- Cliffe Castle Park, Spring Gardens, Keighley, BD20 6LH
- Open 24 hours a day all year round
- Car parking
- Children's play area
- Glass house
- Picnic area
- Walking routes
- Wildflower area
Cliffe Castle Park, Spring Gardens, Keighley, BD20 6LH
Cliffe Castle Museum & Park, the former home of the Butterfield family presented to the district by Sir Bracewell Smith in 1950. In 2017 the grounds were restored to their Victorian Splendor with support of the Heritage Lottery Fund.
There are a wide variety of activities and events in the Museum and Park for all ages throughout the year. Please check our What’s on page for more information on what’s coming up next.
Cliffe Caste House and Victorian Gardens. The house is now a fascinating museum and gallery of local history and art. Formal and ornamental gardens surround the house. There is a small woodland, play area, aviary, small animal house, glass house, water features and bandstand.
The Pavilion Cafe housed in part of the rebuilt glass house offers a range of quality hot and cold food and refreshments.
The original Cliff Hall was built1828-33 by prominent Keighley Lawyer and Industrialist Christopher Netherwood. The hall was let to the bothers William and Henry Issac Butterfield in 1840 and purchased by the family in 1848. Following a gas explosion in 1878 the hall was extensively remodeled and renamed Cliffe Castle. It served as a family home until the 1940s when it was acquired by Sir Bracewell Smith who gifted the house and grounds to the people of Keighely as a public Museum in the 1950s.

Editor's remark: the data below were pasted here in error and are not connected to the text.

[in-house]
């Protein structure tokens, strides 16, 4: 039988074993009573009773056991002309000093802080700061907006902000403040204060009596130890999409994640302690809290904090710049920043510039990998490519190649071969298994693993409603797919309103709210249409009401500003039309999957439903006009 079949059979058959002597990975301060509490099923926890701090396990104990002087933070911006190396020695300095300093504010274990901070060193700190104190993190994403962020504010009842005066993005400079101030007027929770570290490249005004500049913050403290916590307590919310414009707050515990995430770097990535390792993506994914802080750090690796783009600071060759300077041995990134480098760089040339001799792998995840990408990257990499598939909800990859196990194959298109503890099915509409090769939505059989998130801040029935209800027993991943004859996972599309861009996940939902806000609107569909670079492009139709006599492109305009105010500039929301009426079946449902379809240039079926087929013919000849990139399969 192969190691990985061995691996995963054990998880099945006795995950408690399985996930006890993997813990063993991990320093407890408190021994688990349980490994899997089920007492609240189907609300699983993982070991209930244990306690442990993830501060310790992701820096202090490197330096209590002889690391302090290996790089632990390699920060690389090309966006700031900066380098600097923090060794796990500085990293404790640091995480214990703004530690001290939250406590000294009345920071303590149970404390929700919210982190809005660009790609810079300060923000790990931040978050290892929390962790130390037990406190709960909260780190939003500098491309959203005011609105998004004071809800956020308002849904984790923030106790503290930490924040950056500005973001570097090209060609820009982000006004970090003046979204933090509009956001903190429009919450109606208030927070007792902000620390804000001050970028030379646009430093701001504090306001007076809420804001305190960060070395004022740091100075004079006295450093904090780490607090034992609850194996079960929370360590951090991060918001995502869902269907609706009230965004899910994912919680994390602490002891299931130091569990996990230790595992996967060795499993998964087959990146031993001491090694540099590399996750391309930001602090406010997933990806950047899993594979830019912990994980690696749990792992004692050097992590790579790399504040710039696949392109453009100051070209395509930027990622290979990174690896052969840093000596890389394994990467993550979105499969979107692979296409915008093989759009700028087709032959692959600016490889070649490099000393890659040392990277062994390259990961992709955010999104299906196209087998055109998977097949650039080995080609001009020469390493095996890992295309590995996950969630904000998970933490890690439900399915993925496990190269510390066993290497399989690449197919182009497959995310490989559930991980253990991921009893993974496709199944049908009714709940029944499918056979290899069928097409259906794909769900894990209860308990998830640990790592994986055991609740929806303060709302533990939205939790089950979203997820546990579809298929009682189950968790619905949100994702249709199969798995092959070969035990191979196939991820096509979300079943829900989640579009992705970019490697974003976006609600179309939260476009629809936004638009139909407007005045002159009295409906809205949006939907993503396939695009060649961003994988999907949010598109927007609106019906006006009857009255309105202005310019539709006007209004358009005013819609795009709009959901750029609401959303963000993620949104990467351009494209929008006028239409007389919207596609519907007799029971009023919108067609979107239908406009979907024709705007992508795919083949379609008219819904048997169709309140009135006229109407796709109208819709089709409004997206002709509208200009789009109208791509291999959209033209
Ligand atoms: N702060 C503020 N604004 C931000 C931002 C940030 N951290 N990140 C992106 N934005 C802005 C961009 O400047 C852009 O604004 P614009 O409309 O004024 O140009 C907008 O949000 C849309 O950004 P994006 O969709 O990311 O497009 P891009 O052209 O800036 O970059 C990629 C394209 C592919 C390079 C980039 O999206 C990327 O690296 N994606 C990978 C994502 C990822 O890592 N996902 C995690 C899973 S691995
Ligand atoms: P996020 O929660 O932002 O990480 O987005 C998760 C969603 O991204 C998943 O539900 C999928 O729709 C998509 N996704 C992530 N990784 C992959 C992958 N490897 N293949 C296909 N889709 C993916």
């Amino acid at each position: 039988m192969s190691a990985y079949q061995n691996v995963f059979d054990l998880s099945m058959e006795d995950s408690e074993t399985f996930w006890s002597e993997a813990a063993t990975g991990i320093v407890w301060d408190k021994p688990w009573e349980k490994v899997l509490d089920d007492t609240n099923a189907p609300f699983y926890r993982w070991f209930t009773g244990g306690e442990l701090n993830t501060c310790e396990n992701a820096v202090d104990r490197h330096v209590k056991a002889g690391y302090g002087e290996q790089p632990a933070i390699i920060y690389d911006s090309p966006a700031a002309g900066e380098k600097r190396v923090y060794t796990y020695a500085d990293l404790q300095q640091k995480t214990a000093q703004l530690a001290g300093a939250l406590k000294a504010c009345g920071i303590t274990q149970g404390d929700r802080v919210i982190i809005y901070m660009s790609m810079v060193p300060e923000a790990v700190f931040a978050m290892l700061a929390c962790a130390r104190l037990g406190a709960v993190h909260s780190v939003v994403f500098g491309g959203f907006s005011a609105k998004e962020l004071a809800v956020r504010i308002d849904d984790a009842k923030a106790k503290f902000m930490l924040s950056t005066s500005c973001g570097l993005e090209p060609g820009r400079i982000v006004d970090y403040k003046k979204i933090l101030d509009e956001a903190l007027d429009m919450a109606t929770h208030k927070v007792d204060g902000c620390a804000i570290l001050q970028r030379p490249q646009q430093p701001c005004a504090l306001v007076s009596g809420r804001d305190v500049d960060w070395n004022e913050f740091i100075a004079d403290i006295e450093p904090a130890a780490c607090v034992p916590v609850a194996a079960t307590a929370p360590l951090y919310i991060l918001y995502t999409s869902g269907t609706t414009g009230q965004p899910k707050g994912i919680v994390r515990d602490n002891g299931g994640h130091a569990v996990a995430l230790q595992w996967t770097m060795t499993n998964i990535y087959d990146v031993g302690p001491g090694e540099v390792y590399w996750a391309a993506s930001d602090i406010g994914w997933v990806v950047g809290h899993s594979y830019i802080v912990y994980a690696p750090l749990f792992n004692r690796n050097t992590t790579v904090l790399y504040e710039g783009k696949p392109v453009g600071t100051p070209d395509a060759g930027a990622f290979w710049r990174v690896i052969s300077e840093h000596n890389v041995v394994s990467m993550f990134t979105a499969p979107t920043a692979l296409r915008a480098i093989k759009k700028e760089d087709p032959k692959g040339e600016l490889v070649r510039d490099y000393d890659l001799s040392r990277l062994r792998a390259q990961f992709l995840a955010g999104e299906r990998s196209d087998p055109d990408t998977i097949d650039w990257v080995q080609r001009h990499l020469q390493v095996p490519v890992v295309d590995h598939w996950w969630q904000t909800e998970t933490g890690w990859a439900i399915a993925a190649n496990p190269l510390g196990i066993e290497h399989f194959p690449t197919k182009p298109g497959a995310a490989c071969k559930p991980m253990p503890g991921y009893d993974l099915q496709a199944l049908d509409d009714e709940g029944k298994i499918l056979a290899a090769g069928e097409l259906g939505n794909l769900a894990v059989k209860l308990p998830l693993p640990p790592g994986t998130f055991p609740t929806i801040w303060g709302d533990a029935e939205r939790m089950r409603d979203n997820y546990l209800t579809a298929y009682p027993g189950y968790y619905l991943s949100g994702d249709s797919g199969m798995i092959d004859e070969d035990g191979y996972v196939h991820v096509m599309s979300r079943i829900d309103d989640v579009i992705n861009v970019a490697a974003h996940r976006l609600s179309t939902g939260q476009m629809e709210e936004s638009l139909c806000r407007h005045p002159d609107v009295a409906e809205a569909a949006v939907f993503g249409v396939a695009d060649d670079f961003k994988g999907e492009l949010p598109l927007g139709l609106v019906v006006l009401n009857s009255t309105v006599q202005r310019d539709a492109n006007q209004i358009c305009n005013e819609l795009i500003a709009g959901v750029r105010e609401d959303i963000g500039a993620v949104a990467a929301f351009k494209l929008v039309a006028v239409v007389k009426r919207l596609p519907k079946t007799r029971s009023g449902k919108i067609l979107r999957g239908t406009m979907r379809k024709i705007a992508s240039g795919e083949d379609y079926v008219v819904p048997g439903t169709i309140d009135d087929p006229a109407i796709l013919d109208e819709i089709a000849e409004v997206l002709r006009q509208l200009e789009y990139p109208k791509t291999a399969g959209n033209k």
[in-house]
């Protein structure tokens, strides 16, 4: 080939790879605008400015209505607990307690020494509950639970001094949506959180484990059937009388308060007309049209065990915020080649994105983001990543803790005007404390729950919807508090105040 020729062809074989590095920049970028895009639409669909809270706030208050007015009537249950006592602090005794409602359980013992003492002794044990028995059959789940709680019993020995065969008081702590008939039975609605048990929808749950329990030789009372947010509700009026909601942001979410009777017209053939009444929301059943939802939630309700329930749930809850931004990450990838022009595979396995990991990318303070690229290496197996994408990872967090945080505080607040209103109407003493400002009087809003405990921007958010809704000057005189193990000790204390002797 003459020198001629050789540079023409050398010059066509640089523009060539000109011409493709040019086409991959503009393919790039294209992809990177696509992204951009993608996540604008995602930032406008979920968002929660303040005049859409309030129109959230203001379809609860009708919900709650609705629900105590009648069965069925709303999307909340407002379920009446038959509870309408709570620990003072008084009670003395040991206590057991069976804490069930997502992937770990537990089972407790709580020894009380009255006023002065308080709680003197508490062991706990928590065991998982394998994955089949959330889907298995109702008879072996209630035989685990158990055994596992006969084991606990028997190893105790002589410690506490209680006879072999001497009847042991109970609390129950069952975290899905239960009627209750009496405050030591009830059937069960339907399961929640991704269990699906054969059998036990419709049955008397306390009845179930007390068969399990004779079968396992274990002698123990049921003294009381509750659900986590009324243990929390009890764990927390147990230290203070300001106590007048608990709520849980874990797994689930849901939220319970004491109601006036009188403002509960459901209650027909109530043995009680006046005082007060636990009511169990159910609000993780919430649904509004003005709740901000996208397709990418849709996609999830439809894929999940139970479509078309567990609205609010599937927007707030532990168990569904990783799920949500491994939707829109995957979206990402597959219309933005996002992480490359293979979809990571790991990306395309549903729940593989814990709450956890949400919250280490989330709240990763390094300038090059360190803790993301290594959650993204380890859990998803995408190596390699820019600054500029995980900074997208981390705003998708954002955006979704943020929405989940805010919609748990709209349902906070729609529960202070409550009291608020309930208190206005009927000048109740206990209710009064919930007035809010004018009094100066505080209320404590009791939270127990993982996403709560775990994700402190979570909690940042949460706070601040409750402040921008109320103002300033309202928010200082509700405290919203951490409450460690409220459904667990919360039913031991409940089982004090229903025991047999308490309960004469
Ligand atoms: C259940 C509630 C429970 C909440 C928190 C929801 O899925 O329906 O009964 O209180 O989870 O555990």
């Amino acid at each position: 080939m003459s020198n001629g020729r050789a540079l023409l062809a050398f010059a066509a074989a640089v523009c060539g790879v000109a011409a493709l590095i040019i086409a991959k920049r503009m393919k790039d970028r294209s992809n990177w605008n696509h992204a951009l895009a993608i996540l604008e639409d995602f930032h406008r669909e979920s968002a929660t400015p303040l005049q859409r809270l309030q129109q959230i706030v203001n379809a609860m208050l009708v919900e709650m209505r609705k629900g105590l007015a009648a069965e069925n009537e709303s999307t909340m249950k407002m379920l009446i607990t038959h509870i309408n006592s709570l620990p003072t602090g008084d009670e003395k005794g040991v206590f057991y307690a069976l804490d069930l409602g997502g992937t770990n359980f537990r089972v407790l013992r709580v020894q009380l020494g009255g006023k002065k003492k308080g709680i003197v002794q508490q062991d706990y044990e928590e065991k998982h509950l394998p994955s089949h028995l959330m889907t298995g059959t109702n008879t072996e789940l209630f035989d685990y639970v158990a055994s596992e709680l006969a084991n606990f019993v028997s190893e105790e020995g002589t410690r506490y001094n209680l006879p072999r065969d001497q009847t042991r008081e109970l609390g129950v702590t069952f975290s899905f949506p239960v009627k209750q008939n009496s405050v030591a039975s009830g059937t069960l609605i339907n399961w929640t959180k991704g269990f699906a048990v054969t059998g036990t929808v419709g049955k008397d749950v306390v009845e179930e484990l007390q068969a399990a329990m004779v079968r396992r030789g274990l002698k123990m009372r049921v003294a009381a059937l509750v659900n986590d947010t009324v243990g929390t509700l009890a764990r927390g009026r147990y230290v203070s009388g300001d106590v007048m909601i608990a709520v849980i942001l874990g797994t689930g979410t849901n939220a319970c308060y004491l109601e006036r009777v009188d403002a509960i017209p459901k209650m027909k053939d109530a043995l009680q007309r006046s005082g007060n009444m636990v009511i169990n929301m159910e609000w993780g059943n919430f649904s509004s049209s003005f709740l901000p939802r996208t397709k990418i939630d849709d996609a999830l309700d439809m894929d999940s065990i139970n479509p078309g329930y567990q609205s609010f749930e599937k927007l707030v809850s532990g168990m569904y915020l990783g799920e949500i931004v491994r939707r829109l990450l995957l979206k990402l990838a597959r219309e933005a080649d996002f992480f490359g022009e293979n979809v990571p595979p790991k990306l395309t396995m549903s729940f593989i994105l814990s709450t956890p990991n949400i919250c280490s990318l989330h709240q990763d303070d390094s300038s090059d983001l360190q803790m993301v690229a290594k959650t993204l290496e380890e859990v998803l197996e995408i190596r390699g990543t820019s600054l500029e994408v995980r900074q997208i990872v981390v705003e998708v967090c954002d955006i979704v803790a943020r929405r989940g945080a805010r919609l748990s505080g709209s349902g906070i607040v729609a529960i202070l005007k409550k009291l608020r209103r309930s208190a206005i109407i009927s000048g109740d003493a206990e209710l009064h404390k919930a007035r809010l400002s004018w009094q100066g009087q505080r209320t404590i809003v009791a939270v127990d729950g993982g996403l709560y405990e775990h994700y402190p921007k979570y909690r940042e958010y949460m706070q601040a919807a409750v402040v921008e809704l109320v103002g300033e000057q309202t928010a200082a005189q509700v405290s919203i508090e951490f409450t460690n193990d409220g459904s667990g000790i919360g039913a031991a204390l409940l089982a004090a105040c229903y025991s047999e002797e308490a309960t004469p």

The original grounds were much more extensive with estate extending up to Jubilee Tower above Steeton. The areas adjacent to the house were laid out and remodeled as gardens between 1875-85. They remained largely unchanged until the house and gardens were opened to the public in the 1950s. In 2017 the park received a Heritage Lottery funding to restore key features such as the glass houses, water features, rock work, tunnel and terraced gardens.
Gardens and Glasshouses
The 1870s and 80s saw transformation of the area behind the Castle from kitchen garden to flower garden, giving colour and variety to views from the house. Geometric beds of annuals and herbaceous plants were described in 1887 as “gay and brilliant”. The garden was boarded by a glasshouse range designed by local architect George Smith and constructed by Messenger & Co of Loughborough. Made from cast iron and wood they were finished in the estate colours of green, cream and gold. The centrepiece of the range was the Dome House containing a well-grown Norfolk Island pine. Each section of the range was devoted to a different plant collection and included exotics such as bananas. The houses stepped upwards towards the vineries where grapes were grown. The original glasshouses were demolished in the 1920s and later replaced in the 1960s with a modern aluminium green house. The Dome House and range were recreated with HLF funding in 2017 on the original floorplan.